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Anatomical evidence indicates that medial prefrontal cortex (mPFC) neurons project to the dorsal raphe nucleus (DR). In this study, we functionally characterized this descending pathway in rat brain. Projection neurons in the mPFC were identified by antidromic stimulation from the DR. Electrical stimulation of the mPFC mainly inhibited the activity of DR(More)
We examined the in vivo effects of the hallucinogen 4-iodo-2,5-dimethoxyamphetamine (DOI). DOI suppressed the firing rate of 7 of 12 dorsal raphe (DR) serotonergic (5-HT) neurons and partially inhibited the rest (ED(50) = 20 microg/kg, i.v.), an effect reversed by M100907 (5-HT(2A) antagonist) and picrotoxinin (GABA(A) antagonist). DOI (1 mg/kg, s.c.)(More)
The prefrontal cortex plays a key role in the control of higher brain functions and is involved in the pathophysiology and treatment of schizophrenia. Here we report that approximately 60% of the neurons in rat and mouse prefrontal cortex express 5-HT(1A) and/or 5-HT2A receptor mRNAs, which are highly co-localized (approximately 80%). The electrical(More)
There is considerable interest in the regulation of the extracellular compartment of the transmitter serotonin (5-hydroxytryptamine, 5-HT) in the midbrain raphe nuclei because it can control the activity of ascending serotonergic systems and the release of 5-HT in terminal areas of the forebrain. Several intrinsic and extrinsic factors of 5-HT neurons that(More)
Serotonin is involved in psychiatric disorders exhibiting abnormal prefrontal cortex (PFC) function (e.g. major depression, schizophrenia). We examined the effect of the stimulation of the dorsal and median raphe nuclei (DR and MnR, respectively) on the activity of PFC neurons. Electrical stimulation of DR/MnR inhibited 66% (115/173) of pyramidal neurons in(More)
Atypical antipsychotics increase dopamine (DA) release in the medial prefrontal cortex (mPFC), an effect possibly involved in the superior effects of atypical versus classical antipsychotics on cognitive/negative symptoms. We examined the role of 5-HT1A receptors in the mPFC on the modulation of dopaminergic activity and the mesocortical DA release in vivo.(More)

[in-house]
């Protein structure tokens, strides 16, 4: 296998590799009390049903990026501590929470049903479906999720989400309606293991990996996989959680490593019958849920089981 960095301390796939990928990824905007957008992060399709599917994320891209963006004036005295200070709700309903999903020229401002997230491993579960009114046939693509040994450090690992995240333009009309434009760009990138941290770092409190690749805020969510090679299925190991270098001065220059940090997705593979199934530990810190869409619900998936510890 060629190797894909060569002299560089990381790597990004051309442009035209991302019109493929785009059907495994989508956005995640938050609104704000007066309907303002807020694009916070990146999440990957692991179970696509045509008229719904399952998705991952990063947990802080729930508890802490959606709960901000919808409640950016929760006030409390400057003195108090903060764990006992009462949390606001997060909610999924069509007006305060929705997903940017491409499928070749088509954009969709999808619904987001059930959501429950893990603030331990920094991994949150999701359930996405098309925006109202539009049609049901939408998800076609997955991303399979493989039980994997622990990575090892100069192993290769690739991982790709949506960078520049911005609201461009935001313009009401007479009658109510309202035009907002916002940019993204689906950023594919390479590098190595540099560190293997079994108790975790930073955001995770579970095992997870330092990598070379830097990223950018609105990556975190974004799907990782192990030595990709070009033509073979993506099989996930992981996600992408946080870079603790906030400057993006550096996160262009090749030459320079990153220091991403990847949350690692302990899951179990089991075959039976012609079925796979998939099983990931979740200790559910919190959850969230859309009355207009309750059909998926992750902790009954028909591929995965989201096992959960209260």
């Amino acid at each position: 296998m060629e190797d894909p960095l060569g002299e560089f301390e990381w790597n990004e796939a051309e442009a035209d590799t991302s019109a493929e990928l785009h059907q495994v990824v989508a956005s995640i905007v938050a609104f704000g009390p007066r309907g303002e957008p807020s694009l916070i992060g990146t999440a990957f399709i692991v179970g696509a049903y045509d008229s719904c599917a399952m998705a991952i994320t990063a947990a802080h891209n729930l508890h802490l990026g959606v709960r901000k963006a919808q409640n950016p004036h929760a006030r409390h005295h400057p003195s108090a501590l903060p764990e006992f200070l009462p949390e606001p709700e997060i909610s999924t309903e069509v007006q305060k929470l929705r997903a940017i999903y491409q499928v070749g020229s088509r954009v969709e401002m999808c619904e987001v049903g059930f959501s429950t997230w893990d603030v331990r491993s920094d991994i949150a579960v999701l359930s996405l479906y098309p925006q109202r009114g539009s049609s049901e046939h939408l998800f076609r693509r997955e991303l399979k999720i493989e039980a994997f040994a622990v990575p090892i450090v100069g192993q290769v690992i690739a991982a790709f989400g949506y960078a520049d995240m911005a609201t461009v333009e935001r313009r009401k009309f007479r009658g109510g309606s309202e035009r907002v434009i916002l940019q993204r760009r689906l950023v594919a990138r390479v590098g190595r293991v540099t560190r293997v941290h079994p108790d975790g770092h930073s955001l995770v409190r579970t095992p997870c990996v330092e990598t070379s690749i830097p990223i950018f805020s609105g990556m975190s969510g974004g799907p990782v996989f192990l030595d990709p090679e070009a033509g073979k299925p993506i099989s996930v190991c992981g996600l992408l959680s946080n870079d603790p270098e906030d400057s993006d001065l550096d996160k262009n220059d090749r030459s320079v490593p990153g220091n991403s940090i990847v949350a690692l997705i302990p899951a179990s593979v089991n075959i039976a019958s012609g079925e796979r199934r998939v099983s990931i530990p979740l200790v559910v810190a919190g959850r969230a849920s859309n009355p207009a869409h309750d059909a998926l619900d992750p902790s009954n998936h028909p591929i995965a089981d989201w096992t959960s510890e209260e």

The selective serotonin reuptake inhibitors (SSRIs) are the most frequently prescribed antidepressant drugs, because they are well tolerated and have no severe side effects. They rapidly block serotonin (5-HT) reuptake, yet the onset of their therapeutic action requires weeks of treatment. This delay is the result of presynaptic and postsynaptic adaptive(More)
NMDA receptor (NMDA-R) antagonists are extensively used as schizophrenia models because of their ability to evoke positive and negative symptoms as well as cognitive deficits similar to those of the illness. Cognitive deficits in schizophrenia are associated with prefrontal cortex (PFC) abnormalities. These deficits are of particular interest because an(More)
The serotonergic pathways originating in the dorsal and median raphe nuclei (DR and MnR, respectively) are critically involved in cortical function. Serotonin (5-HT), acting on postsynaptic and presynaptic receptors, is involved in cognition, mood, impulse control and motor functions by (1) modulating the activity of different neuronal types, and (2)(More)
Aripiprazole is an atypical antipsychotic drug with high in vitro affinity for 5-HT1A, 5-HT2A and dopamine (DA) D2 receptors. However, its in vivo actions in the brain are still poorly characterized. The aim was to study the in vivo actions of aripiprazole in the rat and mouse brain. Brain microdialysis and single-unit extracellular recordings were(More)